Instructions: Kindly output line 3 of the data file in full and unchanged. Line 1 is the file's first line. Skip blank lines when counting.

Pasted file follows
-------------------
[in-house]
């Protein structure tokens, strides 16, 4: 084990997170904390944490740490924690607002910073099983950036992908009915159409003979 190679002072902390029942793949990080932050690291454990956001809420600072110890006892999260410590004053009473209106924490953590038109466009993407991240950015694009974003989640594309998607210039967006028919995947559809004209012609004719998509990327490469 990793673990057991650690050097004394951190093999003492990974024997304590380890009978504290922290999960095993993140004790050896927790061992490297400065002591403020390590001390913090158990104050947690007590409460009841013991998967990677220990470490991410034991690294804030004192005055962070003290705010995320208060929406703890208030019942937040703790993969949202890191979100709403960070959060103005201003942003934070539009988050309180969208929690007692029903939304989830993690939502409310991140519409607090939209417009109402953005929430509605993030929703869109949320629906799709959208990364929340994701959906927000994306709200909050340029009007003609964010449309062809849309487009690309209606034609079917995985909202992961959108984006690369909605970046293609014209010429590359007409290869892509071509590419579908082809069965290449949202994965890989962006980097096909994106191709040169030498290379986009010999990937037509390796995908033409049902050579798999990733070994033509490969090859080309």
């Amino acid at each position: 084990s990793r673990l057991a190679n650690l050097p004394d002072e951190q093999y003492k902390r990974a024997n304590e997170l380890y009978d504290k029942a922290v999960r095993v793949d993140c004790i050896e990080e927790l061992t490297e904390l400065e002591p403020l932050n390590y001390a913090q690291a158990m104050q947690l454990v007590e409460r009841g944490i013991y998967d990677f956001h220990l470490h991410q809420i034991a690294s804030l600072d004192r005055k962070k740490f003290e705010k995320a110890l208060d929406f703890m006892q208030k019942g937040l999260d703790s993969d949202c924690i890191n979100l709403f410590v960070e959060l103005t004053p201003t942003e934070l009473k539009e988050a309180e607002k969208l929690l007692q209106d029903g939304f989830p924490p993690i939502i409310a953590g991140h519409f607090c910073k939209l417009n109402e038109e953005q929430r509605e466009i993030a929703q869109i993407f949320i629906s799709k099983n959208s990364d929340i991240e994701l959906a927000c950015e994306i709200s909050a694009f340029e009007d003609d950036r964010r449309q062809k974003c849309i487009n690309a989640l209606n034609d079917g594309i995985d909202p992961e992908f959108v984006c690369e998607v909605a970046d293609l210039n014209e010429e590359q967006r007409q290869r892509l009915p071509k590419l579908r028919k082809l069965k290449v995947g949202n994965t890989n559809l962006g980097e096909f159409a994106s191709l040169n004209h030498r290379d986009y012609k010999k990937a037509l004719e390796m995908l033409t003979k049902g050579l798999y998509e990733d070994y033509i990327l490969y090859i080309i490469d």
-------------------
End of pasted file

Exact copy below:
């Amino acid at each position: 084990s990793r673990l057991a190679n650690l050097p004394d002072e951190q093999y003492k902390r990974a024997n304590e997170l380890y009978d504290k029942a922290v999960r095993v793949d993140c004790i050896e990080e927790l061992t490297e904390l400065e002591p403020l932050n390590y001390a913090q690291a158990m104050q947690l454990v007590e409460r009841g944490i013991y998967d990677f956001h220990l470490h991410q809420i034991a690294s804030l600072d004192r005055k962070k740490f003290e705010k995320a110890l208060d929406f703890m006892q208030k019942g937040l999260d703790s993969d949202c924690i890191n979100l709403f410590v960070e959060l103005t004053p201003t942003e934070l009473k539009e988050a309180e607002k969208l929690l007692q209106d029903g939304f989830p924490p993690i939502i409310a953590g991140h519409f607090c910073k939209l417009n109402e038109e953005q929430r509605e466009i993030a929703q869109i993407f949320i629906s799709k099983n959208s990364d929340i991240e994701l959906a927000c950015e994306i709200s909050a694009f340029e009007d003609d950036r964010r449309q062809k974003c849309i487009n690309a989640l209606n034609d079917g594309i995985d909202p992961e992908f959108v984006c690369e998607v909605a970046d293609l210039n014209e010429e590359q967006r007409q290869r892509l009915p071509k590419l579908r028919k082809l069965k290449v995947g949202n994965t890989n559809l962006g980097e096909f159409a994106s191709l040169n004209h030498r290379d986009y012609k010999k990937a037509l004719e390796m995908l033409t003979k049902g050579l798999y998509e990733d070994y033509i990327l490969y090859i080309i490469d």